The likely success of the draft Public Health (Minimum Price for Alcohol) (Wales) Bill will still be reliant on the outcome of the current Scottish MUP battle, still going through the European courts. Scotland first passed legislation to implement a 50 pence MUP in 2012, but a number of industry bodies represented by the Scotch Whisky Association (SWA) mounted a legal challenge.
The Welsh Government say introducing a 50p minimum unit price is estimated to be worth £882m to the Welsh economy in terms of reductions in illness, crime and workplace absence over 20 years.
The Sheffield Alcohol Policy Model’s Welsh findings indicated a 50 pence MUP could reduce Welsh alcohol-related hospital admissions by more than 1,400 and save 53 lives each year. Crime would also be expected to fall by an estimated 3,684 fewer offences a year; workplace absence would also fall by up to 10,000 days per year.
The Deputy Minister for Health, Vaughan Gething said “Minimum unit pricing will affect those drinks sold at an unacceptably low prices” and was “a particularly well-targeted measure as it will only have a small impact on moderate drinkers and have the biggest impact on high-risk drinkers.”
The Wine and Spirit Trade Association chief executive Miles Beale, a reliable opponent of MUP, said “It is entirely wrong that responsible consumers in Wales should be punished for the actions of an irresponsible few”.
Scotland waits.. but what about England?
The previous Coalition Government infamously u-turned on MUP, although insisted they were not ruling it out. In the full consultation response Home Office Minister Theresa May stated “we are not rejecting MUP – merely delaying it until we have conclusive evidence that it will be effective.”
Whilst many academics would state the evidence is conclusive, it is unclear what constitutes conclusive evidence in the eyes of the Minister. Early in a parliamentary term seems the most likely for any announcement adopting less popular policies such as MUP, although hearing more on this from English Ministers before Scotland’s final ruling seems unlikely.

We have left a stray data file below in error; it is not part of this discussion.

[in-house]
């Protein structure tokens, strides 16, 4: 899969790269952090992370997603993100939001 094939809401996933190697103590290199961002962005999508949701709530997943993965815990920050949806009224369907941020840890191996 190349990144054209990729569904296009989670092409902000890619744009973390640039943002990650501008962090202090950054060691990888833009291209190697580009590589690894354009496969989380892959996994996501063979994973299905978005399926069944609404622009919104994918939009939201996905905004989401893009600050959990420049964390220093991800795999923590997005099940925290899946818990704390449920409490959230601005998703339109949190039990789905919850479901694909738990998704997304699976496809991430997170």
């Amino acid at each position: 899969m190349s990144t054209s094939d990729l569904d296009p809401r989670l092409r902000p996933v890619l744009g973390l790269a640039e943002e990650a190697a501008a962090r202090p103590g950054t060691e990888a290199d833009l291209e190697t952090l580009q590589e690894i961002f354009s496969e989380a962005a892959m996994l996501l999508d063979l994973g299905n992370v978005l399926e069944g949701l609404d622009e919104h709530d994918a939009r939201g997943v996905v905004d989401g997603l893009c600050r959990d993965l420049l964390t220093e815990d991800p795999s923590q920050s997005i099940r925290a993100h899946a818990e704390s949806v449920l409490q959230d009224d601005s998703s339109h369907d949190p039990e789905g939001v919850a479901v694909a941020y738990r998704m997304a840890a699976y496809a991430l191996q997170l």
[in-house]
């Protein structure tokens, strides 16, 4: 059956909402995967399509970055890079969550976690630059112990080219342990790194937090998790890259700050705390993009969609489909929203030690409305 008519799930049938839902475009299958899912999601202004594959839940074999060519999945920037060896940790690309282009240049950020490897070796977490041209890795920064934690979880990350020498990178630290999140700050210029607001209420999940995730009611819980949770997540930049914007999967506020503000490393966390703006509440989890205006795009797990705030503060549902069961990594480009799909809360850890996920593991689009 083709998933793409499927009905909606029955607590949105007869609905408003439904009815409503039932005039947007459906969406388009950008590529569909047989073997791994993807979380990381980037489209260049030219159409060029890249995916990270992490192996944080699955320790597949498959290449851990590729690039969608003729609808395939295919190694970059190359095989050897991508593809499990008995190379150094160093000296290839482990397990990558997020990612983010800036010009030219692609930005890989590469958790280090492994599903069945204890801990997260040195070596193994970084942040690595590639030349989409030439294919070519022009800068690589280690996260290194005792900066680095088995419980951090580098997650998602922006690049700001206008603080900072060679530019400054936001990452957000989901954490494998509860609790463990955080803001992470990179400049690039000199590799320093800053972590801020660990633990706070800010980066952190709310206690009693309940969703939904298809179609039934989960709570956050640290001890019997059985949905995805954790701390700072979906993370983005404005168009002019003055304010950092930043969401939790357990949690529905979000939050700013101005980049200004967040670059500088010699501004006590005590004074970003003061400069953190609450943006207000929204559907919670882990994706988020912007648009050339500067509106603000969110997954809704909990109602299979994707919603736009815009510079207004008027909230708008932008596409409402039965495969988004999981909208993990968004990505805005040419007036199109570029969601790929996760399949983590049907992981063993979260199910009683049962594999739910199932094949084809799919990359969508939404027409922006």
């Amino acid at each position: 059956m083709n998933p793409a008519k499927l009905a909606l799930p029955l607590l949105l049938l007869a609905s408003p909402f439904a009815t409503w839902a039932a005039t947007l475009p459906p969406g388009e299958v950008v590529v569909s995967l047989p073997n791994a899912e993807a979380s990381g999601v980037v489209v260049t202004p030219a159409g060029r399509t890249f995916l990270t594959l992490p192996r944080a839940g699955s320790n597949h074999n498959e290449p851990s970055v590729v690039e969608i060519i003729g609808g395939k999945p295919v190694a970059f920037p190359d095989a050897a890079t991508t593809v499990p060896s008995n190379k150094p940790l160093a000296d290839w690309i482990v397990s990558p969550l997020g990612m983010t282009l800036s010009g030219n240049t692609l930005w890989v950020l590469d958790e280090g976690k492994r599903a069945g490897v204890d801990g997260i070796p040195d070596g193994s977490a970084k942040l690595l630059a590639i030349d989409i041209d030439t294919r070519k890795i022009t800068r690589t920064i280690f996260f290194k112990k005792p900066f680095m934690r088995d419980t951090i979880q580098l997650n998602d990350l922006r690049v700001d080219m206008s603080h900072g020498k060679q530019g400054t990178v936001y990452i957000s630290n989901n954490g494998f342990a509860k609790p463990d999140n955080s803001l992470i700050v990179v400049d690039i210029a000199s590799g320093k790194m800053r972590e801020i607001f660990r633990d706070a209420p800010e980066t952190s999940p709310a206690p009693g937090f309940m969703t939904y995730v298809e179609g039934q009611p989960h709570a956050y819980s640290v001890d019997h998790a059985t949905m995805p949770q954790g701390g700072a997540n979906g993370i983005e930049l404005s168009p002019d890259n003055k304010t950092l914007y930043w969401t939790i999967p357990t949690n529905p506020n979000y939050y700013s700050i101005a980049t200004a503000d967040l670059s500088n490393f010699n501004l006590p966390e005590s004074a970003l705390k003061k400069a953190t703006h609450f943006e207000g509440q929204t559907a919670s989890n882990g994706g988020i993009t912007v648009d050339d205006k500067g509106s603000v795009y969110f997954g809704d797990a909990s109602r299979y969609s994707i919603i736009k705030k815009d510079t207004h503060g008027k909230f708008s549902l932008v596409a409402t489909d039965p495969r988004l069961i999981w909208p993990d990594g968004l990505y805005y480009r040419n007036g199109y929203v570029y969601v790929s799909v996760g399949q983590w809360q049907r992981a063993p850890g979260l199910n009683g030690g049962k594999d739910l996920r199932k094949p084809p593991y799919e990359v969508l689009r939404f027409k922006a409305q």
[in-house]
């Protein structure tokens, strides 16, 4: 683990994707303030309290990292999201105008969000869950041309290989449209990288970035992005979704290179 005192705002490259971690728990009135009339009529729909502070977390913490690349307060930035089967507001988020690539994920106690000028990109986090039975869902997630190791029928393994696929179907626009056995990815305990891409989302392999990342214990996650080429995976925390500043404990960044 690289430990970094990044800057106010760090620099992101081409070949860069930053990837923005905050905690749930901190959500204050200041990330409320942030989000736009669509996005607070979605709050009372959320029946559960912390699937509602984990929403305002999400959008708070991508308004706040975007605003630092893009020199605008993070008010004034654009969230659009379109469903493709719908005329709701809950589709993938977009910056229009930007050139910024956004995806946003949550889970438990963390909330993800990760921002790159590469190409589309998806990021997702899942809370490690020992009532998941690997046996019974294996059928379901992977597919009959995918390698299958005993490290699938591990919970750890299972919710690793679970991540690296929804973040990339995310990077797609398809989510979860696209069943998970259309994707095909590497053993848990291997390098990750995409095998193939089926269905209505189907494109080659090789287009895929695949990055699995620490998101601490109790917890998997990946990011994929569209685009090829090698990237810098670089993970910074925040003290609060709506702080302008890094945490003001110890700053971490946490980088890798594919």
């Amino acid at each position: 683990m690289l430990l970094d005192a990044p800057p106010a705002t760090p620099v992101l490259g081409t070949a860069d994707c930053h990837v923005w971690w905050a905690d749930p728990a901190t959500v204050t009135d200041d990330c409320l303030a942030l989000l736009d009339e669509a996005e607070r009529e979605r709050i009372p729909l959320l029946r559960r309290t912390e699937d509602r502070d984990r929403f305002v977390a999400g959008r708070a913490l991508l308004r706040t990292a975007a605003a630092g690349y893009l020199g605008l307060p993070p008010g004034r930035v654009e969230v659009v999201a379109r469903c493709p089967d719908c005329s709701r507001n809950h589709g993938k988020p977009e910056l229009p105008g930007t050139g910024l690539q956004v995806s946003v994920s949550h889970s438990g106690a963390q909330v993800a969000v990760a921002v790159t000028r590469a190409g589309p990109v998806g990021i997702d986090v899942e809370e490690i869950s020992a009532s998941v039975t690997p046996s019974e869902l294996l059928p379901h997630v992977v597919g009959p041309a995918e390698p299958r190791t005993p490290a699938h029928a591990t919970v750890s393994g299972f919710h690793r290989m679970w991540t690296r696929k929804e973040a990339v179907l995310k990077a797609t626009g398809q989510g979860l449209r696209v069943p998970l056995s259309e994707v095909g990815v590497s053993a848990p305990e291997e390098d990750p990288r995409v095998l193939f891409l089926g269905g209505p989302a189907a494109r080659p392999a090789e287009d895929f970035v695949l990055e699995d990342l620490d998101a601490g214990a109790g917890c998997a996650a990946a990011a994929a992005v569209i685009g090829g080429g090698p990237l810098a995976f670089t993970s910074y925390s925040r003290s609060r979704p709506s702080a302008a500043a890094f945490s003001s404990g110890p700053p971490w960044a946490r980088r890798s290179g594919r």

Meanwhile Public Health England (PHE) have committed to “continue to set out the evidence base for the introduction of a minimum unit price for alcohol” as part of its alcohol plans. Northern Ireland also intend to bring in MUP.
And this is what the drinks industry had to say via BBC news:
But Wine and Spirit Trade Association chief executive Miles Beale said such changes would “unfairly ramp up the cost of over half of the drinks on supermarket shelves” while “doing nothing to tackle alcohol harm”.
“It is entirely wrong that responsible consumers in Wales should be punished for the actions of an irresponsible few,” he said.
Mr Beale also warned Welsh businesses could be hit by people shopping across the border in England and said there were serious legal questions, including whether fixing drinks prices is contrary to UK competition law.
That’s right drinks industry – ignore the research and clinical evidence base for MUP which says ‘Setting a Minimum Unit Price for alcohol is an almost perfect alcohol policy because it targets cheap booze bought by very heavy drinkers and leaves moderate drinkers completely unaffected. Our research shows that an MUP set at 50p per unit would affect the liver patients killing themselves with cheap alcohol two hundred times more than low risk drinkers‘ and focus on the ‘irresponsible few’ ………
Shall we remind you also that this research pointed out that: ‘Alcohol sold to heavy drinkers provides three-quarters of the profits of the UK drinks industry, of which alcohol sold to very heavy drinkers provides one third. When the government says it is concerned about the impact of MUP on moderate drinkers, they are simply repeating propaganda which has been put out by the drinks industry to try and preserve the huge profits they are making from people drinking at really dangerous levels’. You were saying?